Twin sisters Jack and Jill were seventeen when they found their way home and were packed off to Eleanor West’s Home for Wayward Children.
This is the story of what happened first…
Jacqueline was her mother’s perfect daughter—polite and quiet, always dressed as a princess. If her mother was sometimes a little strict, it’s because crafting the perfect daughter takes discipline.
Jillian was her father’s perfect daughter—adventurous, thrill-seeking, and a bit of a tom-boy. He really would have preferred a son, but you work with what you’ve got.
They were five when they learned that grown-ups can’t be trusted.
They were twelve when they walked down the impossible staircase and discovered that the pretense of love can never be enough to prepare you a life filled with magic in a land filled with mad scientists and death and choices.
I received an eARC from the publisher through Netgalley in exchange for an honest review.
When I listened to the audiobook for Every Heart a Doorway earlier this year, I fell in love with the idea of taking an idea we were all familiar with (children venturing to other worlds by going through doors) and showing their aftermath. In contrast, Down Among Sticks and Bones offers a ‘prequel’, if you will, to Every Heart a Doorway. Rather than the aftermath, we see the making.
Some adventures require nothing more than a willing heart and the ability to trip over the cracks in the world.
Down Among Sticks and Bones centers on twins Jacqueline and Jillian, or Jack and Jill. The story begins before they are born; we see Jack and Jill’s parents, the sort of people they were, illustrating that, maybe, our destinies are in the making before it is ever in our hands. Through their upbringing, we witness their childhood and how their parents imposed strict gender roles for their own selfish desires and dreams and largely at Jack and Jill’s expense. (A reoccurring theme in the first half of the book is that adults cannot be trusted. And indeed, they cannot.) At this, Down Among Sticks and Bones briefly explores the harm that parents can unwittingly cause; it is a narrative that is not new but is still all the more heartbreaking. But, that is, until they discover a door.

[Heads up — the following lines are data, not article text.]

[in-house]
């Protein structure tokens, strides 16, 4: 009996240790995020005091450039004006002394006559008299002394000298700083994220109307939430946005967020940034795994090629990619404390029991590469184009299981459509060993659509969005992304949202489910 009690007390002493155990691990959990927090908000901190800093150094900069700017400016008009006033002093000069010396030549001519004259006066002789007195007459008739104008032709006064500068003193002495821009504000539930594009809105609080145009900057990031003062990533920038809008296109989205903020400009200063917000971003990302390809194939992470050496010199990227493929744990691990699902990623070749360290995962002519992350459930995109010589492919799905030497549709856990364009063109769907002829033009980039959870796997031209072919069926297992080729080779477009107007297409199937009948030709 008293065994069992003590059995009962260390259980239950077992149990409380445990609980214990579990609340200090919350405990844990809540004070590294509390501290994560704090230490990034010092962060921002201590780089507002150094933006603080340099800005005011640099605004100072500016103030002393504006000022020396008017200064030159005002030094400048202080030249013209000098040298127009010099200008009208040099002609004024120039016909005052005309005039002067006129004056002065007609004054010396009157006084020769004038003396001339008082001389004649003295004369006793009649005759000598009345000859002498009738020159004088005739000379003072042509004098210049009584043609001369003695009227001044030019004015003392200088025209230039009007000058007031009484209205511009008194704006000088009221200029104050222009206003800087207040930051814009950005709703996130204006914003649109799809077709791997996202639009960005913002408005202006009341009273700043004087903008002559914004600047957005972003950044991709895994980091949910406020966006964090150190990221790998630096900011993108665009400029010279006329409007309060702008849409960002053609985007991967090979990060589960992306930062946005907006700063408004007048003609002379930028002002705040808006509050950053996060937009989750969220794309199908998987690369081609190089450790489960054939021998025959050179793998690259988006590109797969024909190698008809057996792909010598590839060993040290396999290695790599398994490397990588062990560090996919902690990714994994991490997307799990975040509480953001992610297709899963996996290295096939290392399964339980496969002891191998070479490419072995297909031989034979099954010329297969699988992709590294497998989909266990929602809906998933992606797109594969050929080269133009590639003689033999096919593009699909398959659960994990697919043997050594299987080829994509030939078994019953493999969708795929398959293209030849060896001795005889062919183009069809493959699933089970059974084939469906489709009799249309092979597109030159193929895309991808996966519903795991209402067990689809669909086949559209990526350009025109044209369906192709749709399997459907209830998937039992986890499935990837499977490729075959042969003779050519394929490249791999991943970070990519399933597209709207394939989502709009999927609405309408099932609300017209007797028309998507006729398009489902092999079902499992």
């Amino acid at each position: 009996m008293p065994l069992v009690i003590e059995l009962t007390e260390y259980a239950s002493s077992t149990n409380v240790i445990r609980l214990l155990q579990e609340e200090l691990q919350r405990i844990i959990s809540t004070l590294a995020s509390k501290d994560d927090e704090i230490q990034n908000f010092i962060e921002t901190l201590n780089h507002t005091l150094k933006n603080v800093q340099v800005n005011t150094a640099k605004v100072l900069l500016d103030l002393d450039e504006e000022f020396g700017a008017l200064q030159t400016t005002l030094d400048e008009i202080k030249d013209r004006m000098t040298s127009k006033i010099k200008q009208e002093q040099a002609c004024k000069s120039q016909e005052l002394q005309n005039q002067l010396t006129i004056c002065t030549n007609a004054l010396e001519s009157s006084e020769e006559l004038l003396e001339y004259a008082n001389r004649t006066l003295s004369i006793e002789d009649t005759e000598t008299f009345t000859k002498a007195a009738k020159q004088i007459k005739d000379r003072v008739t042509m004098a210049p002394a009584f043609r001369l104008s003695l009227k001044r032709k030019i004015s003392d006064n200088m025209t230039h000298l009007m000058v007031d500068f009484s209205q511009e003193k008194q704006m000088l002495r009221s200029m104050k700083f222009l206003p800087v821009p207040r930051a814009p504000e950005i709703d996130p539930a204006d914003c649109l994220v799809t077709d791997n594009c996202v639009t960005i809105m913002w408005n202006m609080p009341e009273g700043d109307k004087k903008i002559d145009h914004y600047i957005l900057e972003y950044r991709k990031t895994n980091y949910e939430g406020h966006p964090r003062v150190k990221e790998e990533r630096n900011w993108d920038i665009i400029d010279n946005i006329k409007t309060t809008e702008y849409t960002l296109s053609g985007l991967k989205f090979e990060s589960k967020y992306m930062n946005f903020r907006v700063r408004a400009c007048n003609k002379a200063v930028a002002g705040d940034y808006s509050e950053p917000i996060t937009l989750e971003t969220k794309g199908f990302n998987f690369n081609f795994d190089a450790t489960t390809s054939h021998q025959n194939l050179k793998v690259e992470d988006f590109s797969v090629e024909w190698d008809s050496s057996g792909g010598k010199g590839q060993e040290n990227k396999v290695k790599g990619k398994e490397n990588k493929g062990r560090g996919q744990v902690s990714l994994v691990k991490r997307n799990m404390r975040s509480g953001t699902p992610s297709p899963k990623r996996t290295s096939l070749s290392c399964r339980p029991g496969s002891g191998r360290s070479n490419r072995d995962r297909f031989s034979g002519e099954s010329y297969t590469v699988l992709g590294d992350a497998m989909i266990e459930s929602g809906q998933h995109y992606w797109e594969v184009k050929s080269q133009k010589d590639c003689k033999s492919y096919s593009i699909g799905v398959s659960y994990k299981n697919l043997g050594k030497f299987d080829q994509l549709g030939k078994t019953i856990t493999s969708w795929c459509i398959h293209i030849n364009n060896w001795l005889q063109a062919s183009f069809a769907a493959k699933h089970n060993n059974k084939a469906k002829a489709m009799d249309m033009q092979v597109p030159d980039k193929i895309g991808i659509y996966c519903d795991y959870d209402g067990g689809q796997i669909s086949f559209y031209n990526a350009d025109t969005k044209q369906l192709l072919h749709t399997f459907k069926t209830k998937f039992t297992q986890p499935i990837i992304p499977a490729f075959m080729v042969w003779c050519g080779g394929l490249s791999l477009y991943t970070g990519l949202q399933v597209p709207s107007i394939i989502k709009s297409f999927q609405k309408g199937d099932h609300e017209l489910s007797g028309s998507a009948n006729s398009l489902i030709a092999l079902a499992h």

When reading Every Heart a Doorway, I was curious about the adventure of discovering a door and the process of making a home within the world on the other side. Down Among Sticks and Bones satiated my curiosity, and there was no better world than The Moors, an unforgiving, brutal, and monstrous place. The worldbuilding was fantastic – not only in its construction, but also in its impact on the reader. Being in the Moors, or, reading about Jack and Jill in The Moors, elicited a perpetual sense of dread and promises of foreboding. In such a cold and horrifying place, it may seem strange that Jack and Jill carve a corner of this world for themselves. Did The Moors make Jack and Jill for who they would become, or were they fulfilling their destinies?
The Moors exist in eternal twilight, in the pause between the lightning strike and the resurrection. They are a place of endless scientific experimentation, of monstrous beauty, and of terrible consequences.
Indeed, it is presumably a scary place for children, but it is within the Moors that Jacqueline becomes Jack and Jill becomes Jillian. Reading this, I couldn’t decide whether it was a cruel twist of fate or irony: two children who have been forced into rigid squares of what it means to be, only to discover a place where they can live the life they want, and in ways that were unexpected but also made complete sense. Suffice it to say, the characterizations of the story were fantastic. Despite the story’s short length, McGuire’s characters may seem like caricatures – the ‘mad scientist’, the evil vampire lord, the terrified townspeople. However, as the story progresses, each character reveals more of themselves beyond what is on the surface: that, despite the roles they place, the characters are capable of empathy, justice, betrayal, and love. You may not find thoroughly developed characters, with the exception of Jack, but you will find very interesting ones.
While Every Heart a Doorway was, at times, whimsical with hints of mystery and horror, Down Among Sticks and Bones is very dark, very brutal, and, in a way, very sad. Nonetheless, Down Among Sticks and Bones is a fantastic novella, a great addition to the Wayward Children series and universe, and one that I wholeheartedly recommend to those who enjoyed Every Heart a Doorway.
Is this book for you?
Premise in a sentence: Twins enter through a mysterious door, and find themselves in a horror-esque place called The Moors.
Perfect for: Readers who enjoyed Every Heart a Doorway, enjoy horror, eerie stories, and whimsical storytelling.
Genre: Young adult, horror, paranormal-fantasy.
Possible trigger warnings: death, murder, blood mentions.
- Have you read Every Heart a Doorway, or Down Among Sticks and Bones? What did you think?
- Who was your favourite character and why?
- Would you rather your master be a vampire or a scientist?